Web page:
Some of the best residents I met on the away/interview trail. Incredibly friendly and down to earth people and professionals. They come from around the country/world with diverse experiences and perspectives. Many are research oriented but some are definitely clinical only. Some have ties to Cleveland but some definitely don't. I get the impression that the residents spend a lot of time together outside the hospital as well; definitely some of the more closer groups I've encountered.
Lifestyle
Probably one of the few ortho residency programs that offers a nice balance in terms of lifestyle. Call and hours are front loaded PGY1/2 years, so most senior level call is at home. Even the junior and intern years are pretty lax relative to other programs. Having abbreviated trauma rotations really affords a nice balance without compromising operative/clinical experience. CCF has really found a way to make a nice program for their residents. Many residents start families, but there are definitely some single guys/girls as well.
Location / Housing
It's Cleveland, so if you're looking for the NYC/LA/Chicago lifestyle, it's not here. It's a sleepy midwestern city that definitely isn't going on a Wednesday night. But plenty to do and partake in. Lots of good restaurants, bars, attractions. All major sports (Cavs, Indians, Browns) represented and affiliated in some way with CCF. Downtown is pretty alive on a Friday/Saturday night. Obviously much more affordable on a resident's salary, so many buy/own homes in the suburbs, while others rent luxury apartments downtown or near University Circle.
Limitations
Again, it's been stated before but this is not your typical blue-collar program that does trauma all day, every day through all 5 resident years. The main campus CCF is only level 2, and most call involves complicated joints/tumor or simple fractures/sprains. So if you're looking for that, this program isn't it. That being said, you're still educated in trauma substantially, with dedicated rotations at the Metro trauma center (level 1) through your first 3 years, and you come back your chief year with a dedicated rotation with Billow (renowned traumatologist). I even heard a couple residents graduating the program going straight into practice without fellowship. As a resident told me, this program will give you enough trauma volume to learn it cold, just not too much to drive you insane.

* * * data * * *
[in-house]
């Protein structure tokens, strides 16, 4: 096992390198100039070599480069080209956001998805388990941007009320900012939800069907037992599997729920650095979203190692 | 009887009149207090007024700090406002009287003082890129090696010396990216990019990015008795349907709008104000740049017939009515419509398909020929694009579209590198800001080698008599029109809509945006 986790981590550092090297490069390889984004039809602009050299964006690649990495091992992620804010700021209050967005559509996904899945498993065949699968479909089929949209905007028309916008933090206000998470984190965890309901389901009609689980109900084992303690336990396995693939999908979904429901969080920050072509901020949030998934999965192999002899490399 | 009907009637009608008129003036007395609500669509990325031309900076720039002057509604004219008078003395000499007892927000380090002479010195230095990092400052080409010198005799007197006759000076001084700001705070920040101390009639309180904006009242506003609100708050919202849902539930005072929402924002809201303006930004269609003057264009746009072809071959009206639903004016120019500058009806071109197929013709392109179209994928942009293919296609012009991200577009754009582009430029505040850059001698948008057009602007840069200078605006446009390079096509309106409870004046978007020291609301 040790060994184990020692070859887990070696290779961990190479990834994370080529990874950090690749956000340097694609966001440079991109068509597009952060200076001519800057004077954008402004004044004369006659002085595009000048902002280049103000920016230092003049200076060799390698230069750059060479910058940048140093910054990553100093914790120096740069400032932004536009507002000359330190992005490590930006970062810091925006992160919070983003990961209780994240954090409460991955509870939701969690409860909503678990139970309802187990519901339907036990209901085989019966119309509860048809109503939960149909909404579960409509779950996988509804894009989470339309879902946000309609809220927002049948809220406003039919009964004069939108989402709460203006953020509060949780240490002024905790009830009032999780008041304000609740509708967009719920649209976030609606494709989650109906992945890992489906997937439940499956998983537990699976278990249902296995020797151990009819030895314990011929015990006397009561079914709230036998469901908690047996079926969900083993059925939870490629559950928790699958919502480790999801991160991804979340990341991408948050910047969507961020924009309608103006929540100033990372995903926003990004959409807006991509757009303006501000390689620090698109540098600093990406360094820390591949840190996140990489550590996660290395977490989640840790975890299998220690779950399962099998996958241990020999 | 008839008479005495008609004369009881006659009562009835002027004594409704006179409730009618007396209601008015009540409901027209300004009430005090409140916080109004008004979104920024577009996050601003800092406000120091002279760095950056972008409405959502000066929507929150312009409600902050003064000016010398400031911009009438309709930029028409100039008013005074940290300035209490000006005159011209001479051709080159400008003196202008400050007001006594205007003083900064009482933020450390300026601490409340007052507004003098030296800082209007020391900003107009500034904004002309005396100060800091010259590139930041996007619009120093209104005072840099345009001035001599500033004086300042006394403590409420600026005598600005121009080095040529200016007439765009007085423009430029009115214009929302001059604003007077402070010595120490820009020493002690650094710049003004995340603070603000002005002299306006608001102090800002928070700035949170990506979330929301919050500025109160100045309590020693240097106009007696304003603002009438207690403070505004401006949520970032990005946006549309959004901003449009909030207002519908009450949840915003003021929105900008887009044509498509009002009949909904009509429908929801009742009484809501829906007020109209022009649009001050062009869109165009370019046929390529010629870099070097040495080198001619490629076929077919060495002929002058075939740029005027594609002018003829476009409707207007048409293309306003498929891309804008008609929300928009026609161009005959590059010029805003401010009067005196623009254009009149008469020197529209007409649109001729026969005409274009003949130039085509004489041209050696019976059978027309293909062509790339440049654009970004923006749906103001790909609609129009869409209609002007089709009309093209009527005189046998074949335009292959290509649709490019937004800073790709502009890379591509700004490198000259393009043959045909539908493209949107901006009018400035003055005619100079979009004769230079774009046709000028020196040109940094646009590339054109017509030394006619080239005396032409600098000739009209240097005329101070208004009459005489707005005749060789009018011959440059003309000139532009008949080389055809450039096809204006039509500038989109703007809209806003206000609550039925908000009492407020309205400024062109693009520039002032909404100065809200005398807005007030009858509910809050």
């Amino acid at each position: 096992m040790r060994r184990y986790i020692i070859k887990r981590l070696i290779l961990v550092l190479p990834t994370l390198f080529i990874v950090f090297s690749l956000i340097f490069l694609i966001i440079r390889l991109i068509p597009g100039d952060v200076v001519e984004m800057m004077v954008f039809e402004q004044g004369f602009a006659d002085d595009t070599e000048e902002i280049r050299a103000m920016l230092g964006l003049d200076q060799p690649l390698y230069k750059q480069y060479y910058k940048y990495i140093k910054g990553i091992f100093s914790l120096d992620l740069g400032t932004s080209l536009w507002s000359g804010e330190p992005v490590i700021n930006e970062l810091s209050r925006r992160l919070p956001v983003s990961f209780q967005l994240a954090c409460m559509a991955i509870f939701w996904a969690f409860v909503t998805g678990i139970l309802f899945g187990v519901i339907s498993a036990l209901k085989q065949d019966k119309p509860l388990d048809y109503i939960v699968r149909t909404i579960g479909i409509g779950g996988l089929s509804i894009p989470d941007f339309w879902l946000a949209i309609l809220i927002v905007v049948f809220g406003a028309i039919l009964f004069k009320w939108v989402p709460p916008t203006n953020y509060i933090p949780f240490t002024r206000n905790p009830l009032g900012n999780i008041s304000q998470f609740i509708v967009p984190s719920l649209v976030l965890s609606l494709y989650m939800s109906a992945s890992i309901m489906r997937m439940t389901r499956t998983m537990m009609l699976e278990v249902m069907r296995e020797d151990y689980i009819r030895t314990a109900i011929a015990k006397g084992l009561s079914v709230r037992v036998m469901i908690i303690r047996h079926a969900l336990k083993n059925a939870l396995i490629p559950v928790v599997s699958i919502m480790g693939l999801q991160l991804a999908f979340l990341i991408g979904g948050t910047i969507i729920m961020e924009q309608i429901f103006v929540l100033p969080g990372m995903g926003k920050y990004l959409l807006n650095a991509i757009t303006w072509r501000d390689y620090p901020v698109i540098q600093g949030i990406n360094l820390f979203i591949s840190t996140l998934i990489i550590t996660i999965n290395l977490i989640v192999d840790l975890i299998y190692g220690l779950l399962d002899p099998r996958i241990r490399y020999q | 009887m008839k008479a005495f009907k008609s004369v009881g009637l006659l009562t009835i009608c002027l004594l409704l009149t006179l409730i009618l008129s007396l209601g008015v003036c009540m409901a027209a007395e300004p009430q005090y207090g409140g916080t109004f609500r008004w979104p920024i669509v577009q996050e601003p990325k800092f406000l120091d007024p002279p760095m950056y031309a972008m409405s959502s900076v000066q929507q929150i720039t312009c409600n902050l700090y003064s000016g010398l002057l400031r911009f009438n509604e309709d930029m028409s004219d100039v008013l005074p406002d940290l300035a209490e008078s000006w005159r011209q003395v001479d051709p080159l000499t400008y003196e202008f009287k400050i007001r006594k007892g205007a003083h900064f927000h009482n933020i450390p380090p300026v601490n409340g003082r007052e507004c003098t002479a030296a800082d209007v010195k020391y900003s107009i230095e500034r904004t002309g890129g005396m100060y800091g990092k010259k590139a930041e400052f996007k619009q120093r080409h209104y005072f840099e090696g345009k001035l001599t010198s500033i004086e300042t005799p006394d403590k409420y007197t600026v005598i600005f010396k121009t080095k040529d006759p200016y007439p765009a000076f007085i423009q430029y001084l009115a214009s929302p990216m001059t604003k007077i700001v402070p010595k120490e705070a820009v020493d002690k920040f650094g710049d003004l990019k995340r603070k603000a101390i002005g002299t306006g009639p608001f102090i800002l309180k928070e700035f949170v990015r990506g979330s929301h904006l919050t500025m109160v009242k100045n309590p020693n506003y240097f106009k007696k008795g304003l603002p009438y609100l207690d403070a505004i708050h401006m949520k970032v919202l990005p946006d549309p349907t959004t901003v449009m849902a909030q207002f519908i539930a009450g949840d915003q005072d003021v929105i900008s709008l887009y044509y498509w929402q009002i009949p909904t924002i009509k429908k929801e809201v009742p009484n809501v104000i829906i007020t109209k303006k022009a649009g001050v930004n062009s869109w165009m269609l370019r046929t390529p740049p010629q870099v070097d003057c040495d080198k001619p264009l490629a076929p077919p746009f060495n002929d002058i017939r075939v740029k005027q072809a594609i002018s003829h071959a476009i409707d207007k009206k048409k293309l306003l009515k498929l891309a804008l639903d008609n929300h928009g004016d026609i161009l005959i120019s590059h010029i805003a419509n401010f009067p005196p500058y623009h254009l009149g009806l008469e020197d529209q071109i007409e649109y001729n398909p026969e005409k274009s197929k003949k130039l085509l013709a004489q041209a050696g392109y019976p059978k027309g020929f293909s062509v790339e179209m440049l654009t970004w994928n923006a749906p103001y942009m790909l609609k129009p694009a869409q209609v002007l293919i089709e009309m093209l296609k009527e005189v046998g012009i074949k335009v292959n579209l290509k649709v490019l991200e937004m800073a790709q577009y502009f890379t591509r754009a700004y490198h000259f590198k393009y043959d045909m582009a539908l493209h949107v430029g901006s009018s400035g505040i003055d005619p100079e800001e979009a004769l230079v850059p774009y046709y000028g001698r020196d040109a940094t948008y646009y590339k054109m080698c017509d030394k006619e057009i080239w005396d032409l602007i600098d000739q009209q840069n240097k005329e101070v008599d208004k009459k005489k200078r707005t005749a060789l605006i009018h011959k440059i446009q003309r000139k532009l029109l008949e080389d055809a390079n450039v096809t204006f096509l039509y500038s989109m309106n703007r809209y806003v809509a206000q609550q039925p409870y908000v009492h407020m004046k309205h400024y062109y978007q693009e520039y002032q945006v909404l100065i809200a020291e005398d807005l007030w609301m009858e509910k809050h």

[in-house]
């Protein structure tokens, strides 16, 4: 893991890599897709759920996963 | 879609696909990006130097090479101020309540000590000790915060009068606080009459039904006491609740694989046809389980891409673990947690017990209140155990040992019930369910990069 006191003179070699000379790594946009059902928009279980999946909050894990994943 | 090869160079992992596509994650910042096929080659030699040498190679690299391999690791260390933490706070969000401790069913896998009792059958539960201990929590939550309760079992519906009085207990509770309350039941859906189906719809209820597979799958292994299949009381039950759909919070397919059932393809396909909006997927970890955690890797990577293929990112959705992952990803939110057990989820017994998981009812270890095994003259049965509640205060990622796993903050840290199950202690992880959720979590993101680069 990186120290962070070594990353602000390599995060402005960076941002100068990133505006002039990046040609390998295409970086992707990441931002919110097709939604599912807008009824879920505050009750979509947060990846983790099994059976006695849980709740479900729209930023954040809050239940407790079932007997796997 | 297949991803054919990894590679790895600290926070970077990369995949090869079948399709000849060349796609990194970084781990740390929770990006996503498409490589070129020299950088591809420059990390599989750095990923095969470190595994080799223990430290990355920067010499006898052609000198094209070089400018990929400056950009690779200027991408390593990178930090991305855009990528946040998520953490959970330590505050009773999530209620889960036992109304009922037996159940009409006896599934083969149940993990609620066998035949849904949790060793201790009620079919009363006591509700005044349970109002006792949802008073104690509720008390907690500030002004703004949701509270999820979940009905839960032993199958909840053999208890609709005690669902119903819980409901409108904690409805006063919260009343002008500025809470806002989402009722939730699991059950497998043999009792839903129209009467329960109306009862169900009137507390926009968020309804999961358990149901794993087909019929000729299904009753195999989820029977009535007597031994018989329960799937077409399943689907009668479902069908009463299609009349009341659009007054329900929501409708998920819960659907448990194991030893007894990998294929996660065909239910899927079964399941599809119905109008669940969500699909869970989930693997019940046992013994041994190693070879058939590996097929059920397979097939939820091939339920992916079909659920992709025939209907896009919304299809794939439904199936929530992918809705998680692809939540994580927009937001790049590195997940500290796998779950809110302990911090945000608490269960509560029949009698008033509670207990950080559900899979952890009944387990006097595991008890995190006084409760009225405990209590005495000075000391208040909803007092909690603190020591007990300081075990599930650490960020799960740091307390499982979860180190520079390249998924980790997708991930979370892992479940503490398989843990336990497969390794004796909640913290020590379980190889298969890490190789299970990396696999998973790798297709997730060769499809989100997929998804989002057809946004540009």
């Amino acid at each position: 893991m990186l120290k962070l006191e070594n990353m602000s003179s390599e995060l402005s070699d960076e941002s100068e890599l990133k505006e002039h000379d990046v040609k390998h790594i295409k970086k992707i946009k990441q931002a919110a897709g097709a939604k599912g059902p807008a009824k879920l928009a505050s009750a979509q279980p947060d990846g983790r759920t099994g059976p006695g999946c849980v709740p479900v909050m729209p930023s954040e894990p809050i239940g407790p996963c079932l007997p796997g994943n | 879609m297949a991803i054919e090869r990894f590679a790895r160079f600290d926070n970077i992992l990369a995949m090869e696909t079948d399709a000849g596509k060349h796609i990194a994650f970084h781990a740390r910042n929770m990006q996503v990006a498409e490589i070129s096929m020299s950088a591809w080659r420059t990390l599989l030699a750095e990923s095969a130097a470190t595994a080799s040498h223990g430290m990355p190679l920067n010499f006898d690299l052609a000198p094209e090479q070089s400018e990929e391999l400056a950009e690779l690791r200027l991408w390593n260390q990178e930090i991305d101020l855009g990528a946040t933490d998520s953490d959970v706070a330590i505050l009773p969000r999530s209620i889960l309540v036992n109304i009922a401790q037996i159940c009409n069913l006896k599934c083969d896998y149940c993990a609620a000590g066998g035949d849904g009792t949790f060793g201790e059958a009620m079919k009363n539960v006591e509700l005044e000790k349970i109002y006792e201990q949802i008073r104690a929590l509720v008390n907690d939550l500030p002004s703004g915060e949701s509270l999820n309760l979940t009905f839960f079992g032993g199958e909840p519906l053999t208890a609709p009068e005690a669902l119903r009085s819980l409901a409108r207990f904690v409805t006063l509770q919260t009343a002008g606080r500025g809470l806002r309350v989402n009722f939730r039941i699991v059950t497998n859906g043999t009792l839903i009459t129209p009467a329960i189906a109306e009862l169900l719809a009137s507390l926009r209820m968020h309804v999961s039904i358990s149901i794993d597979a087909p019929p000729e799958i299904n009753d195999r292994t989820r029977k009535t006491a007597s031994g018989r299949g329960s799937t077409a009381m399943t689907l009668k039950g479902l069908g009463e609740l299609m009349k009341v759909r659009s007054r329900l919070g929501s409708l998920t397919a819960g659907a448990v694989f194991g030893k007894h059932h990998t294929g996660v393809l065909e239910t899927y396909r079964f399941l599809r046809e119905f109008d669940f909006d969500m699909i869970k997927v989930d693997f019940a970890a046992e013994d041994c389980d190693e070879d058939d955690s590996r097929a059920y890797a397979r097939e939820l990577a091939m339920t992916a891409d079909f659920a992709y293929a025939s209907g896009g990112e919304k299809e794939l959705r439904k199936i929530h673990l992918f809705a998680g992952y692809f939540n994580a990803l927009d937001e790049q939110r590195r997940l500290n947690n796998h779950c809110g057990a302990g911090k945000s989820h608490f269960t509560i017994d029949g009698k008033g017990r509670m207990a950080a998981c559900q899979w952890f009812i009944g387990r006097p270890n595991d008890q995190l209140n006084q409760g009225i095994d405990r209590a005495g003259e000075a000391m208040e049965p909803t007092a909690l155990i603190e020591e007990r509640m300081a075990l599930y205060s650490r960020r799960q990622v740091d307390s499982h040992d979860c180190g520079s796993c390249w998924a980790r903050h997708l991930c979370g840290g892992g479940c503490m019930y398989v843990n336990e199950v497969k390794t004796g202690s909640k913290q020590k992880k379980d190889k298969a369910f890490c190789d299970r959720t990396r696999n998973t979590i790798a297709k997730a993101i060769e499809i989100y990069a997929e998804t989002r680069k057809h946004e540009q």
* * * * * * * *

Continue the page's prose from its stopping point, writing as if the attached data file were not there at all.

Overall Rotation Experience / Conclusion
Amazing program, the hype is certainly real. If you're into rankings, this is the #3 institution in the country for orthopedics (US News), #2 hospital overall in the country (US News) and top 10 orthopedic residency (Doximity). Offering great operative and clinical experience, tremendous specialty volume, research, and solid trauma experience while enjoying a balanced lifestyle, friendly and supportive faculty and staff, and affordable living situation. One of the best programs in the country, in my opinion. Absolutely blown away.

Qualification

I rotated as a medical student at this program
Date of Rotation
Summer 2017
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Overall rating 
 
4.8
Staff Surgeons 
 
2.0
Didactics/Teaching 
 
7.0
Operating Experience 
 
2.0
Clinical Experience 
 
7.0
Research 
 
8.0
Residents 
 
3.0
Lifestyle 
 
9.0
Location 
 
3.0
Overall Experience 
 
2.0

Not even close to as good as previously advertised

Program Review

Staff / Faculty / Chairman
Rotated here based on reviews. PD: Kuivila is very ecstatic. Recent Chair: Mont just left. Faculty seem nice and interested in teaching. Number of faculty have research fellows, including Mont. Mont has strong nepotism where he hires carribean grads for 2 years of slave labor then slips them a residency spot(atleast the case for past 2 years seems to be). Other fellows are just abused for cheap labor and pumping out papers while dangling residency in front of them...just seemed unethical to say the least.